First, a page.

Management Tips for Controlling Parasites in Horses
Equine parasite control and de-worming is a complex and sometimes controversial issue, but it’s a topic that’s been on my mind lately–thus the reason for this post. I recently completed Dr. Kellon’s online short course on de-worming (which I highly recommend, by the way) and plan on implementing a new, revised de-worming program with my horses this year.
I won’t get into chemical or natural de-wormers in this post, but I would like to discuss some management practices that can help prevent and/or control internal parasites, aka worms, in horses. Veterinarians estimate that as many as 50% of horse deaths can be attributed to internal parasites. Eliminating all worms in your horse is impossible, but the goal of any parasite-control program should be to reduce the chances of re-infestation to your horses. Of course, many of these tips will require some work on the horse owner’s part, but it will ensure healthier horses in the long run.
Dr. John Kohnke, BVCs, RDA, says this in his article, New Strategies in Worm Control, “Over the last three decades, horse owners have been led to believe that complete control of worms of all types was possible with worming alone by the exclusive use of drugs at regular intervals. This has resulted in less emphasis being placed on pasture and other hygiene related measures to minimise re-infestation, allowing natural immunity to suppress worm activity and lack of strategic worming to help control seasonal worm burdens.”
I know that I have been guilty of this as well. I’ve always kept a fairly clean barn, but I relied on the use of chemical de-wormers every three months to do the rest. Of course we only do what we know, and in the words of Maya Angelou, “When you know better, you do better.” With that in mind, here are some management tips for controlling parasites in horses:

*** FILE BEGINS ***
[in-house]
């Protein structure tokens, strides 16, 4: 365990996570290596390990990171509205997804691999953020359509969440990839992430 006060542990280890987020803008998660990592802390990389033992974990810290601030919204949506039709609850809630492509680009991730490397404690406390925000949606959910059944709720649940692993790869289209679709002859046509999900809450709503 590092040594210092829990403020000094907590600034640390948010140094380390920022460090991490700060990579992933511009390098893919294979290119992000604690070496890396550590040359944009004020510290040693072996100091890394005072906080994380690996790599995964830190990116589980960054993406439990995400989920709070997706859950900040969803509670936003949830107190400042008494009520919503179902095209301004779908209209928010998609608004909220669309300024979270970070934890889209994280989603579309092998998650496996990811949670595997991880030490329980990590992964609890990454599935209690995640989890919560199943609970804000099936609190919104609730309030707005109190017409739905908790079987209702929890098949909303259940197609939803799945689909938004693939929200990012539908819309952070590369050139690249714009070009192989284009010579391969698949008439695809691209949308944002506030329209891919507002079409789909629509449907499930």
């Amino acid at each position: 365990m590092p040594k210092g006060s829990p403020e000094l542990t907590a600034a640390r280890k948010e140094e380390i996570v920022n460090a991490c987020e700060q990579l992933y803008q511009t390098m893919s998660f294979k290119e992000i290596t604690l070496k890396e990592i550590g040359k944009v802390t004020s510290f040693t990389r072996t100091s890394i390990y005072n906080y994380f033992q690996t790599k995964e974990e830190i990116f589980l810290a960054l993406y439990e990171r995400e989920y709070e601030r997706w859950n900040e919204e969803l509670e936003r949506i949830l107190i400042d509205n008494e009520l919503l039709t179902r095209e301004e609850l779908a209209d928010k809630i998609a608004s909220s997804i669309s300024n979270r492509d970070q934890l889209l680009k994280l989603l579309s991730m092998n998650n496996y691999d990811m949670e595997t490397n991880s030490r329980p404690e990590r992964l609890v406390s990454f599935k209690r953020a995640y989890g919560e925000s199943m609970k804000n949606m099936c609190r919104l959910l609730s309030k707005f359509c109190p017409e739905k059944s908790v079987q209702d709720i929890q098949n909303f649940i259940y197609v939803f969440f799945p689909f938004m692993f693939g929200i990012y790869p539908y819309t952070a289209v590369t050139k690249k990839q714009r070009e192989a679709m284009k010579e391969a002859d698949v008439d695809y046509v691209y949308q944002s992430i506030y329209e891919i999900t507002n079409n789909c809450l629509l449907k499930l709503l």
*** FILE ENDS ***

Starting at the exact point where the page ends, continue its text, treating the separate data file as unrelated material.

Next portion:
Clean stalls and paddocks on a daily basis
This sounds fairly simple, but it’s something many horse owners neglect to do. Especially the paddock areas. Horses ingest worm larvae of by eating near manure. If you feed hay on the ground, it’s especially important not to feed it on top of or near manure.
Compost manure for at least one year
There are several benefits of composting horse manure, one of which is killing parasites. See this article for a guide to properly composting manure. You can then safely spread the composted manure on your pasture without risk of re-infestation. Or you can sell it and maybe earn back a tiny fraction of what you spend on your horses!
Rotate Pastures Regularly
If you have the space to do this, rotating horses among different pastures on a regular basis will help with parasite control. A minimum three-month rest period is recommended for each pasture.
Chain-harrow pastures during very dry or cold weather
This will help expose larvae to the wind and sun, which will kill some larvae. This practice is only effective in some areas, so it’s recommended that you contact a local agricultural extension office or university to see if this would be advised in the area where you live.
Don’t overcrowd pastures
Allow 1-2 acres per horse (more if you have poor soil). This reduces the amount of manure your horses will be grazing around (obviously!)
Separate Horses by Age Group
This may sound like a strange tip, but younger and older horses are more likely to carry heavier worm burdens than mature, healthy horses. Keep very young, middle-aged, and senior horses pastured separately, if possible.
Have fecal egg counts performed regularly
These tests aren’t fool-proof, but they are the best strategy for helping you to know which worms you’re dealing with. You can then treat each horse accordingly.
Quarantine and treat all new horses before allowing them to inter-mingle with other horses
New horses may be bringing new parasites with them–parasites to which your horses haven’t previously been exposed. Keep them separate, do a fecal egg count, and treat the horse accordingly before turning them out with the others.